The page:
A better breakfast cereal?

Diggin in ... Ella Holding-McGrath, 11, and her brother Kai, 13, chow down on a bowl of Heart 1st, a breakfast cereal ...
Diggin in ... Ella Holding-McGrath, 11, and her brother Kai, 13, chow down on a bowl of Heart 1st, a breakfast cereal featuring a wholegrain developed by the CSIRO, at Darling Harbour. Photo: Ben Rushton

Can a healthy breakfast cereal designed by scientists taste good enough to pass muster with that most discerning of audiences: children?

Children enjoying their school holidays at Darling Harbour this week tucked into the cereal Heart 1st, which contains BARLEYmax, an enhanced wholegrain developed by the CSIRO with twice the dietary fibre of other grains. They gave the cereal a mixed but overall positive review.

Ella Holding-McGrath, 11, liked that it was healthy but sweet. ''I think I could have this for breakfast every day,'' she said.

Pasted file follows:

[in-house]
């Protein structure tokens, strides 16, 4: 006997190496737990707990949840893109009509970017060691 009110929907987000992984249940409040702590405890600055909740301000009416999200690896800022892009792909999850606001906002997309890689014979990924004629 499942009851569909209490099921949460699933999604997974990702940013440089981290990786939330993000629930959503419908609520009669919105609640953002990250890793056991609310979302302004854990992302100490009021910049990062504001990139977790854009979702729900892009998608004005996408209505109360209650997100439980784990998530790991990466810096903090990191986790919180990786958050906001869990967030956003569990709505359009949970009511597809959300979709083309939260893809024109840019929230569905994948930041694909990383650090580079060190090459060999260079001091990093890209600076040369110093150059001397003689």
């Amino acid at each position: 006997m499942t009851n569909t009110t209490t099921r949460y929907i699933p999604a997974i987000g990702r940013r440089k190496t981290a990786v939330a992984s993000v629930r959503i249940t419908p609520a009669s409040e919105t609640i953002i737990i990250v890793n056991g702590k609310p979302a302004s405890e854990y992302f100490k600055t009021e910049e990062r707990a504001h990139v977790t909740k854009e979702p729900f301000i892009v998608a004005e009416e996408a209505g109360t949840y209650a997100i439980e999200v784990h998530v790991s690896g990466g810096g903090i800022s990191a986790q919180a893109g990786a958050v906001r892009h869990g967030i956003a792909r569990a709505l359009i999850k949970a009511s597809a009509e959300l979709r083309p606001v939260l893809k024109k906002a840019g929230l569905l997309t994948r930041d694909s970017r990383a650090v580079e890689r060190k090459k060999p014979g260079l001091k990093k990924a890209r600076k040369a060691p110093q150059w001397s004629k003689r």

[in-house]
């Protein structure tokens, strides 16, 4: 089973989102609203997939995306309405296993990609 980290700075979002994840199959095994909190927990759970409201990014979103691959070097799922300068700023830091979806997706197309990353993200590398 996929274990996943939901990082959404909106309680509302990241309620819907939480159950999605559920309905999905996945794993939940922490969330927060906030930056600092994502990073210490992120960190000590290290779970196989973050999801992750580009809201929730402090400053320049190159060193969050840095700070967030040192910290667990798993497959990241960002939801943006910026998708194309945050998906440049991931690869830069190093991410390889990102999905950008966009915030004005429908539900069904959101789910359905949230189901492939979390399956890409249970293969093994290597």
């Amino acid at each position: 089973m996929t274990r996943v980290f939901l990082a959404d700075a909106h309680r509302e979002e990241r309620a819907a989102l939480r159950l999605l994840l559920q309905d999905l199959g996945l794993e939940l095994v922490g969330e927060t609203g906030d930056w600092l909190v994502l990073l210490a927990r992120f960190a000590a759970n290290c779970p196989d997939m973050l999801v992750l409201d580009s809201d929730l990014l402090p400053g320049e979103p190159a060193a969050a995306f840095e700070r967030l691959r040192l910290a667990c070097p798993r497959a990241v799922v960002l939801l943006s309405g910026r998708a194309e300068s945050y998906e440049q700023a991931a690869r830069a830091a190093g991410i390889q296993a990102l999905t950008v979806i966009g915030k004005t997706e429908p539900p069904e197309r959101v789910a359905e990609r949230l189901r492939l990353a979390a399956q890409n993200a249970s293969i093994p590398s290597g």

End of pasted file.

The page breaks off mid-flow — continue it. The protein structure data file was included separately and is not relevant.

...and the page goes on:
Georgia Levy, 5, particularly enjoyed the dried cranberries. But her sister Alexandra, 8, was not a fan: ''It's very nutty. I personally wouldn't eat it.''

Developed by the CSIRO as part of its grains research program, BARLEYmax has four times the resistant starch (the starch that passes through the large intestine to encourage digestive health) than standard grains. It's also low GI.

Matthew Morell, the CSIRO scientist who headed the development, said the health benefits of BARLEYmax are based on internationally published, peer-reviewed scientific data.

BARLEYmax is available in cereals made by the Victorian food manufacturer Popina Food Services under the Goodness Superfoods Brand.

During a taste test, the Herald restaurant critic Terry Durack described the cereal as perfectly pleasant. ''It's a more serious bowlful than your average breakfast cereal and doesn't taste as artificial,'' he said.

''I don't think it would get me leaping out of bed in the morning to rush to the breakfast table; it's more about what it does for you than how it tastes.''

The Herald food writer Helen Greenwood said: ''I don't believe your taste buds have to suffer for your digestive system to be happy. Most of the big brand breakfast cereals taste like the cardboard box they are in.''